• Bait-and-Switch Gunshot: The third episode ends with the Ice Warriors firing off their gun at Arcturus, stopping him from shooting Peladon.
  • Big Bad Duumvirate: Arcturus and Hepesh.
  • Bookcase Passage: Just about any torch on the wall can be lowered to activate a secret door.
  • Bottle Episode: This was the first story of the Jon Pertwee era to be entirely studio-bound; the last such story was "The Space Pirates" three years earlier. The previous story to be produced was "The Sea Devils", which was very expensive with lots of location shooting, so writer Brian Hayles was told to write a cheap story that would require no location shooting in order to save budget.
  • Boy of the Week: There is definite romantic tension between King Peladon and Jo, despite him angering her with an overly-hasty proposal.
  • Brains and Brawn: The Doctor and Grun.
  • Brain in a Jar: Arcturus.
  • Brief Accent Imitation: Jo starts speaking in the upper class variant of RP when the Doctor gets her to impersonate a princess.
  • Contrived Coincidence:
    • Jo had prettied herself up for a date with Captain Yates before she unwisely steps into the TARDIS, so she finds it easy to pass herself off as a princess.
    • The fact that the TARDIS landed on Peladon at just the right time is at first seen to be this (as usual), but the Doctor hypothesizes it was actually the Time Lords.
  • Continuity Nod:
  • Deadpan Snarker: Princess Jo complains of the incompetence of the pilot who caused them to crashland on this planet, while the Doctor rolls his eyes in the background.
  • Duel to the Death: The Doctor has a choice: be executed for defilement of Aggedor's shrine or fight Grun to the death. He chooses the latter, but doesn't kill Grun when he wins.
  • Does This Remind You of Anything?: As befits the Shakespearean setting of the Peladon stories, Alpha Centauri is named after the country (in this case, star system) it represents, rather than having a name of its own.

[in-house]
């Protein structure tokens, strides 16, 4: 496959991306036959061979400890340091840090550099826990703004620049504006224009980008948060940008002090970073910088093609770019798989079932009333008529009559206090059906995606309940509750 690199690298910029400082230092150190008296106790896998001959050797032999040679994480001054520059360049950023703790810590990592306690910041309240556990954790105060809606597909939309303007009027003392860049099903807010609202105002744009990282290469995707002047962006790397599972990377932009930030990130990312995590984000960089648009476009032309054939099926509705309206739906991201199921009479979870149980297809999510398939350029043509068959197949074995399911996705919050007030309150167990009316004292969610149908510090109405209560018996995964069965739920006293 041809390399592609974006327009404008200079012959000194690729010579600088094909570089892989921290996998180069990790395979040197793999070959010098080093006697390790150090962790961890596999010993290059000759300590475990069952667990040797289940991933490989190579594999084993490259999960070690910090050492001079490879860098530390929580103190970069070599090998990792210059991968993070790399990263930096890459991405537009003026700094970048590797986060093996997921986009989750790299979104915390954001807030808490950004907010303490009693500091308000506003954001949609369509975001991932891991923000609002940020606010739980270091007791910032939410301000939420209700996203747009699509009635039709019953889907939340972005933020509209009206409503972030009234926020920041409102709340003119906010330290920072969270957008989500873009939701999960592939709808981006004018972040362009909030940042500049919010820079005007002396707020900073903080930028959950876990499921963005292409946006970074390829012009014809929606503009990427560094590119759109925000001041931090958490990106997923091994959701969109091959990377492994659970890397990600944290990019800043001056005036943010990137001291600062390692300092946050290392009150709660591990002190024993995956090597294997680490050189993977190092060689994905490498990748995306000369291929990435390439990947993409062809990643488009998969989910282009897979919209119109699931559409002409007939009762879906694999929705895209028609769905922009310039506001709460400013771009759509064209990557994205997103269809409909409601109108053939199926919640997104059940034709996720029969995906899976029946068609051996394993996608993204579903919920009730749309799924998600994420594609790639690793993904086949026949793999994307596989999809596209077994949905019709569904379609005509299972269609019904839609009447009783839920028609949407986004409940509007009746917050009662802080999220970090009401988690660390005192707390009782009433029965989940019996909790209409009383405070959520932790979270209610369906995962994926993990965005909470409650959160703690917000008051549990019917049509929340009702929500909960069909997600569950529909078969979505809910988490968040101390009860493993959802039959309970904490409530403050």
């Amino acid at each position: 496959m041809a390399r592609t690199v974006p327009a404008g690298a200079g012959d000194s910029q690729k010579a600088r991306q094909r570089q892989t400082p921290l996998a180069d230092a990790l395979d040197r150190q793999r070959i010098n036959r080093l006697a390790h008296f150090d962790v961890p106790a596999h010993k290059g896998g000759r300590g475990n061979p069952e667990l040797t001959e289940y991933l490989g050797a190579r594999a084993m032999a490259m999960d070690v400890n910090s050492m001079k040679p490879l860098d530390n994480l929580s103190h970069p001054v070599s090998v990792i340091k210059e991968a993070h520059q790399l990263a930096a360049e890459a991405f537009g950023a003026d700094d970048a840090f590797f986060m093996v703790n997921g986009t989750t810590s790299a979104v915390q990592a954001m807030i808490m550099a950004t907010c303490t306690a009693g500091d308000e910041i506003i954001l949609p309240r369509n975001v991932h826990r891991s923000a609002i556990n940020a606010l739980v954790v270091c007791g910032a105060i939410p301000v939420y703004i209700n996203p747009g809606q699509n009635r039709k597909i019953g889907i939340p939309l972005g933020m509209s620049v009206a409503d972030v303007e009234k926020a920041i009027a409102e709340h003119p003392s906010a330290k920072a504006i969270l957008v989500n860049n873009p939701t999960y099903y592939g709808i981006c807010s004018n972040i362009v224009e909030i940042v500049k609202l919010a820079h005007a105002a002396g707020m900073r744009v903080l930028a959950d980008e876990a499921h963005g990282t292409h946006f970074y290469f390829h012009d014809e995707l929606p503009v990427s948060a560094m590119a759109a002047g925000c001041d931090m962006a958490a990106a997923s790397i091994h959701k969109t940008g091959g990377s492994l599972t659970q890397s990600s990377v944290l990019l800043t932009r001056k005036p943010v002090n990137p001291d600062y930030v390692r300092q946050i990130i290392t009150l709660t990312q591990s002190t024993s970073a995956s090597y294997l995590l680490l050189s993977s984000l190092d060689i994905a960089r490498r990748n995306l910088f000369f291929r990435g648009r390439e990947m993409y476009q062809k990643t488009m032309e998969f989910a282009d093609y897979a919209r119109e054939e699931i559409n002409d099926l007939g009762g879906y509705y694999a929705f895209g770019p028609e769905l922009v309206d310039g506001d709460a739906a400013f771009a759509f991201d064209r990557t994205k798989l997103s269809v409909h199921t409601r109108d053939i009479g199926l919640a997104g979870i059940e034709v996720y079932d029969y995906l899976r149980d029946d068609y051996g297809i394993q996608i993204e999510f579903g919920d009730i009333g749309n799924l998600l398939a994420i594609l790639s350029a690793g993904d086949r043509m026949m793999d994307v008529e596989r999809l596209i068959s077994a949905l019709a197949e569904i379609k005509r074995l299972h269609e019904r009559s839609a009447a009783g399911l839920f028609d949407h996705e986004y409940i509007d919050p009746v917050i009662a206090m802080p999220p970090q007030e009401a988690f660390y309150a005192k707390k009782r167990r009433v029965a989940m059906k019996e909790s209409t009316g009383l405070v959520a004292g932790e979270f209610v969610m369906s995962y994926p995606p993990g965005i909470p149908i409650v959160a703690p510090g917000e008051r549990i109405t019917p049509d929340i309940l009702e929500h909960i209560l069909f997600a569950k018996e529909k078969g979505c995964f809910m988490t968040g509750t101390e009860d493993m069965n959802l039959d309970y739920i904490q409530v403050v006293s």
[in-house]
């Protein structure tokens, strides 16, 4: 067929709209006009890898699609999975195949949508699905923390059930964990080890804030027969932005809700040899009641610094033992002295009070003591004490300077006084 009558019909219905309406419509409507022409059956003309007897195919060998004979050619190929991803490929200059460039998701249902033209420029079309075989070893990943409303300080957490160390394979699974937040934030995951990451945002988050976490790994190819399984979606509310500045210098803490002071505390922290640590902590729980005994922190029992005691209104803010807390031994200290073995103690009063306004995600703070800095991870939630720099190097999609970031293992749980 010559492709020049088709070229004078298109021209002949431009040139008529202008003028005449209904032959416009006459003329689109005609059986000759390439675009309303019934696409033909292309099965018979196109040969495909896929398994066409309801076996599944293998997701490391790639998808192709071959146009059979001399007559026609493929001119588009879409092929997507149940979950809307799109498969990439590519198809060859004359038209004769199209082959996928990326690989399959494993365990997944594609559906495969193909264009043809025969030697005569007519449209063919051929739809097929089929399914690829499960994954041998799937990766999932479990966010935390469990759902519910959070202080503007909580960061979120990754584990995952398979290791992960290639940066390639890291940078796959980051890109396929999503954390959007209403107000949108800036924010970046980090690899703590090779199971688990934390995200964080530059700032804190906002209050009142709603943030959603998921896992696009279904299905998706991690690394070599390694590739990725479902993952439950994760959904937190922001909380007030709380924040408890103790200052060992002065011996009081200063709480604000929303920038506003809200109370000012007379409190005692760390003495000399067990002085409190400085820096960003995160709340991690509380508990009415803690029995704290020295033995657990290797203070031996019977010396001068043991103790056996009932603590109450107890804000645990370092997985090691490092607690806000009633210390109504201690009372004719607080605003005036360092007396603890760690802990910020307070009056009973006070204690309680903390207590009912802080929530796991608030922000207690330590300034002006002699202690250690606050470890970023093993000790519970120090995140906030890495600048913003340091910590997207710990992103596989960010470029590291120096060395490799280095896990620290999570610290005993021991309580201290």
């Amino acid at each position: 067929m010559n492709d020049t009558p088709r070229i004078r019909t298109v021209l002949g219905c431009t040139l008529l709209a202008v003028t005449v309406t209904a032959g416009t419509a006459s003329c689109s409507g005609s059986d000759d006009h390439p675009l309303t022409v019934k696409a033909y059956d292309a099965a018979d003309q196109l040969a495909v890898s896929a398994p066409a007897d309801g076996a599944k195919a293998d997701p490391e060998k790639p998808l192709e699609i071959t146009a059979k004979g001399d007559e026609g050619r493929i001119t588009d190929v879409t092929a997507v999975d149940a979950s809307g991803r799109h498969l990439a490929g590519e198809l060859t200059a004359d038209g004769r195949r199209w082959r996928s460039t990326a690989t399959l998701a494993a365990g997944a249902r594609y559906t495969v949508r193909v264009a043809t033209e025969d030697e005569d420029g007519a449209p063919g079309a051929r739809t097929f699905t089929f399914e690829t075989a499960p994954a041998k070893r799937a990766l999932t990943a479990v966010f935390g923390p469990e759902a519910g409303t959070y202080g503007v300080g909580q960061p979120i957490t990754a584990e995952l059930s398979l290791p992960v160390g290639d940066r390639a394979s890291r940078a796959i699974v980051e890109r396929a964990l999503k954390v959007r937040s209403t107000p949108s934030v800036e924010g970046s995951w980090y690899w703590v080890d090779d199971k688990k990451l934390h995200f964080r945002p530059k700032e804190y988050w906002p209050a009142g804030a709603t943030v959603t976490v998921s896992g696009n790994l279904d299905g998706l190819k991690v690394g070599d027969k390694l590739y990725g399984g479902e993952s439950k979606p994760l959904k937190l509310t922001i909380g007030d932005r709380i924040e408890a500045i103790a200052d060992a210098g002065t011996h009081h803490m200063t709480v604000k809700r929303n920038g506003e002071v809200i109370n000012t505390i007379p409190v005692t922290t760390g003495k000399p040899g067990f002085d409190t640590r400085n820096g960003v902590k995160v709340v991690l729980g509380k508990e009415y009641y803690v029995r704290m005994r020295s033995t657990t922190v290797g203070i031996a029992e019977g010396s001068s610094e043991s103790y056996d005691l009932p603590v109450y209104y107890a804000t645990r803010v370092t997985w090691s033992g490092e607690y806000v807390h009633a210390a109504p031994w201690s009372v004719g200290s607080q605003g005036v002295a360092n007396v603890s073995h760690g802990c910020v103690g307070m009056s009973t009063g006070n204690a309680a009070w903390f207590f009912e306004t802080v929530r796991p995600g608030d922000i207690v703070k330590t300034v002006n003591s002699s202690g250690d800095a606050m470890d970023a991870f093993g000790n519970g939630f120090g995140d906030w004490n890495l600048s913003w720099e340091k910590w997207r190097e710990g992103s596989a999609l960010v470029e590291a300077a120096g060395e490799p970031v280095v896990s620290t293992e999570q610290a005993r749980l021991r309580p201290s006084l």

• The rude implications of its appearance are oft commented on by reviewers.
  • Evil Chancellor: Well the chancellor isn't evil, but the High Priest fits the role.
  • False Innocence Trick: Acturus lets himself be mildly endangered to cast off suspicion. The Ice Warriors figure it out pretty quickly, since the component stolen from his apparatus isn't necessary to keep him alive.
  • Falsely Reformed Villain: The Ice Warriors claim to want to have given up their militaristic ways, which the Doctor does not believe. In fact, they have.
  • Fantasy Counterpart Culture: This story is an analogy of Britain joining the EEC.
  • Fantastic Racism: A big part of the plot; Hepesh isn't just a stuffy conservative traditionalist, he's a racist, hateful towards the alien interlopers on his planet and contemptuous of his king's half-human blood. Also averted with the Galactic Federation; despite the treachery of Arcturus it's a pleasant surprise that the Ice Warriors turn out to be good guys, proof that even descendants of former enemies can become friends.
  • The Federation: The Galactic Federation.
  • Gentle Giant: Aggedor, once the Doctor calms him down.
  • Half-Human Hybrid: King Peladon is half-Pel and half-human. His mother was a human princess. He later has a daughter, Queen Thalira. It's unknown who her mother was.
  • Hard Head: Grun is merely unconscious for maybe a minute after he's bashed on the head with a rock.
  • Hollywood Torches: So many the production team got in trouble for it, as the soot damaged the cameras.
  • Homage: This story is one of times that Doctor Who has come closest to Star Trek, lampshaded by the "Federation" reference. In particular, it bears clear parallels with the Star Trek: The Original Series episode "Journey to Babel", with political intrigue among an assortment of distinctive-looking alien characters centring around a planet's application to join the Federation.
  • I Owe You My Life: The Martian ambassador sides with the Doctor after the Doctor saves all delegates' lives.